At 6 p.m. on September 11, Gander airport told them that they would be allowed to deplane at 11:00 the next morning. About 10:30 on the morning of the 12th a convoy of school buses showed up at the side of the airplane, the stairway was hooked up and the passengers were taken to the terminal for "processing" through Immigration and Customs. They then had to register with the Red Cross.
The town of Gander has a population of 10,400 people. The Red Cross ended up processing around 8,000 passengers. Passengers from various flights were taken to hotels, churches, schools and private homes, where they finally watched the news and learned what was going on. At such a deeply troubling time in American history, the "Plane people" as they came to be known were overwhelmed by the hospitality of the people of Gander and outlying communities. With nothing to do, and nowhere to go, for two days they did nothing but enjoy the company of strangers.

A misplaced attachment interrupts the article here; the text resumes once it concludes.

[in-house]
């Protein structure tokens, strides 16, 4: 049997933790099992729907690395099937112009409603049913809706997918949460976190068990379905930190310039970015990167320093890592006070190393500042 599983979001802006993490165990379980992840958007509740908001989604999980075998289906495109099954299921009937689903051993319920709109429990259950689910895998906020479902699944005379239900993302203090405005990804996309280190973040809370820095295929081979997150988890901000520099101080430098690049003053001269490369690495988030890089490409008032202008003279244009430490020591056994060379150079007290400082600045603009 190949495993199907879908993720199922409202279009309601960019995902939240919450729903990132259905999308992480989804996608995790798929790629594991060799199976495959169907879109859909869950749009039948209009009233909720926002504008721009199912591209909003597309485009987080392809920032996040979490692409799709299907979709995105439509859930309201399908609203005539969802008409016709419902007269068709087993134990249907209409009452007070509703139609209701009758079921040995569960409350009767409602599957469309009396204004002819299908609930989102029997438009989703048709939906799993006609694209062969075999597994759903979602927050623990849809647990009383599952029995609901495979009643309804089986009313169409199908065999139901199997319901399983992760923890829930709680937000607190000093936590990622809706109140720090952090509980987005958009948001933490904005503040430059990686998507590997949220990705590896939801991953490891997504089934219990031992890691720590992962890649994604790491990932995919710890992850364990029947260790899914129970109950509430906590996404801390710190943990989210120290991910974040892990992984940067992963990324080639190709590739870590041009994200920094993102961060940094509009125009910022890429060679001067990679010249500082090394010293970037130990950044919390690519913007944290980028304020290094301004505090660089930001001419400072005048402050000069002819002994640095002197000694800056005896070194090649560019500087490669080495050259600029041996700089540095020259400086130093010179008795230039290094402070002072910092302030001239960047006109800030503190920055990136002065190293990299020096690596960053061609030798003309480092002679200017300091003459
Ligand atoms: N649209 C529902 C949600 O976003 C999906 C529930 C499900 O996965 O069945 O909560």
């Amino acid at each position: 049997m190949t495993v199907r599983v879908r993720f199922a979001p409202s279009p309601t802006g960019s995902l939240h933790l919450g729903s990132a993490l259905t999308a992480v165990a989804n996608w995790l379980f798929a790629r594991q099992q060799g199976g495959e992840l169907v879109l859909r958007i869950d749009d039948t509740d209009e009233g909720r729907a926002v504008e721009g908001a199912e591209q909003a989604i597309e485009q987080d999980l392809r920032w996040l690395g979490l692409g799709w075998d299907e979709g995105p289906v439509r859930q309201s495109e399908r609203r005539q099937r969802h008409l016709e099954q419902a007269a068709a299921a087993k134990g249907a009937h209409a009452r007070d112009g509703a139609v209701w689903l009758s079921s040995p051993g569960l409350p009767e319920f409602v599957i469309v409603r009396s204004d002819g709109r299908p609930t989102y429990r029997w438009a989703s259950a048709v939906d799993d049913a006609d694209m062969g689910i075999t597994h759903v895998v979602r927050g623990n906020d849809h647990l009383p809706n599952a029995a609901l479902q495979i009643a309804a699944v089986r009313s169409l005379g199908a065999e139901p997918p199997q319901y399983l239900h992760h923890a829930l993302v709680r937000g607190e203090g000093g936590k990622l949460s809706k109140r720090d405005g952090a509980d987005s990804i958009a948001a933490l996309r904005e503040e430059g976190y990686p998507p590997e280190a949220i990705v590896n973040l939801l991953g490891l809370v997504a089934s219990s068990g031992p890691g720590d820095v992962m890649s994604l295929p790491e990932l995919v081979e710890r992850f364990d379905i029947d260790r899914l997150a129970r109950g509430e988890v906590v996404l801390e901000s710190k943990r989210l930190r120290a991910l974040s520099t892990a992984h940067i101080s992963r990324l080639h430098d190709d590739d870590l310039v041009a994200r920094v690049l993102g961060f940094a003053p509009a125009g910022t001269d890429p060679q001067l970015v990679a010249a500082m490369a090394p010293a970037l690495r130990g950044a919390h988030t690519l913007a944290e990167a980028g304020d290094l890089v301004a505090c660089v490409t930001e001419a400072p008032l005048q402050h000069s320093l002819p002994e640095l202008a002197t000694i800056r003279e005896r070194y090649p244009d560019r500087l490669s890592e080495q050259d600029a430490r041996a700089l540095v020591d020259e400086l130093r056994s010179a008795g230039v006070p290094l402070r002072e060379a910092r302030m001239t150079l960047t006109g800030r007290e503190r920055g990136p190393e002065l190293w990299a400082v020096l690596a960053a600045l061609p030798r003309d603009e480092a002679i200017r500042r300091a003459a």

Steve Kirby of Delta Flight 37 said that in the small town of Gambo, where they stayed, the two small stores simply opened their doors all night long and told the community to "take what you need." He said, "Every meal was a feast. I gained 28 pounds." For two days they lived in the new community – a community of kindness, hospitality, generosity, sharing.
218 passengers from Delta Flight 15 ended up in a town called Lewisporte, about 45 Kilometers from Gander. Families were kept together. All the elderly passengers were lodged in private homes. Nurses and doctors were on duty. Phone calls and emails to US and Europe were available for every one once a day.
Some people went on boat cruises of the lakes and harbors. Some went to see local forests. Local bakeries offered fresh bread for the guests. Food was prepared by all the residents and church members and brought to schools and churches. Every need was met. In later news interviews, tears would stream down their faces as passengers would tell these stories.
Pat Bernard says that she slept in a padded pew at St. George Anglican Church. When they left, the church had a big good-bye service for them, tons of food, church bells ringing, people hugging.